Embarking on a Research Journey

Most of my practice as a litigator requires me to examine the past. This project gives me a refreshing opportunity to create, to contribute new ideas to my practice field. 

The news came in Bonn following a three-day selection process and a dinner-cruise on the Rhine. I returned to my hotel room to find an envelope. In it, contained a letter from the Alexander von Humboldt Foundation inviting me to serve as a German Chancellor Research Fellow.

And so, I embark on a yearlong research journey to conduct a comparative study of medical negligence. The goal: to improve prevention, extrajudicial resolution, and adjudication of medical malpractice claims in the United States using Germany as a model.

Why Germany?

Germany has the oldest social healthcare system in the world, dating back to 1883, and like the Patient Protection and Affordable Care Act (“PPACA”), it is a compulsory, multi-payer system. Germany’s Bismarkian model insures roughly 85% of the population through a public health insurance program known as Gesetzliche Krankenversicherung. This income-based program offers no deductibles, low co-pays, low-cost medical procedures with uniform prices, and out-of-pocket limits. Sound familiar yet? Germany’s long history of providing quality social healthcare has informed their medical risk management practices, which seek to reduce medical errors and provide efficient and just resolution of medical malpractice claims, the same goals set forth by Congress in the PPACA.

The Unites States and the PPACA

Other than setting forth broad policy goals of reducing medical negligence, encouraging efficient resolution of claims, and providing affordable access to medical liability insurance, all while maintaining an injured patient’s right to seek redress in court, the PPACA is largely silent on issues of medical malpractice. Although the PPACA developed grants for pilot programs that achieve the broad policy goals above, the question of how insuring 32 million additional patients will affect medical malpractice is largely unanswered.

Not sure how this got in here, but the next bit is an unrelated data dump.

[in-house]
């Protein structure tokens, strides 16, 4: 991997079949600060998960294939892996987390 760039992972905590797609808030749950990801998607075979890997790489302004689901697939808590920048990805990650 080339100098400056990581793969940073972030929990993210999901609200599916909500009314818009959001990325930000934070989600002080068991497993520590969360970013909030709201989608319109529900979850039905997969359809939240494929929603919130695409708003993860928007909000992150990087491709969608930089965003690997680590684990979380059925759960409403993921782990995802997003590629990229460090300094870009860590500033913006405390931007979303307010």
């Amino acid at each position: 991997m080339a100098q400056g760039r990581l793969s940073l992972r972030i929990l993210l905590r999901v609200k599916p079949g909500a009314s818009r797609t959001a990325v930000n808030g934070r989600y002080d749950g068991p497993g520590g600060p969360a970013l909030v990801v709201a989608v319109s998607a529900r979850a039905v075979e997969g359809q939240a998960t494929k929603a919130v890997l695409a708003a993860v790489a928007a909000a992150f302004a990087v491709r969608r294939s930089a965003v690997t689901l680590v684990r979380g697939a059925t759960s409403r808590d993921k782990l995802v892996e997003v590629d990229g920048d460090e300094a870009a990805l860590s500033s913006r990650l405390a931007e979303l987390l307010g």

Despite traditional tort reform measures, including damages caps and limiting access to courts, doctors in the U.S. still report practicing defensive medicine in fear of lawsuits and high malpractice insurance premiums. Even in a high defensive medicine climate, a recent Johns Hopkins study found that medical errors are the third-leading cause of death in the U.S. To make matters worse, a 2006 article in the New England Journal of Medicine reported that courts reach the wrong result in medical malpractice cases 25% of the time. Despite common goals of patient safety and fair resolution of medical negligence claims, our current systems for preventing and resolving claims are largely inefficient and often ineffective. An in-depth look at the German systems for preventing, resolving, and adjudicating medical malpractice claims can provide valuable guidance to healthcare providers, risk managers, medical malpractice insurers, patients, legislators, attorneys, and courts.


My research will explore the effectiveness of preventive measures and resolution methods employed by the German government, healthcare providers, and courts, including a look at medical error reporting systems, medical record management systems, disclosure and compensation laws, discipline-specific shared physician databases, safe-harbor provisions, free arbitration, expert panels, legal burden shifting, and medical consultants for fact-finders in litigation.

Most of my practice as a litigator requires me to examine the past. This project gives me a refreshing opportunity to create, to contribute new ideas to my practice field. I begin language training in Bonn in August, and after a month-long introductory meeting in Bonn and Berlin, I‘ll officially begin my research in November. My home base will be in Passau, Germany, but I’ll travel throughout the country to speak to and learn from healthcare providers, risk mangers, patients, attorneys, judges, and government representatives. 


I want to thank the Alexander von Humboldt Foundation for giving me this opportunity, Universität Passau Faculty of Common Law, specifically Professor Jörg Fedtke, for hosting my research, and my husband for his never-ending support and for agreeing to move to Germany with our six-month old son. Last, but not least, I’m grateful to my law firm, Burglass Tankersley, for supporting me, without hesitation, in this endeavor.


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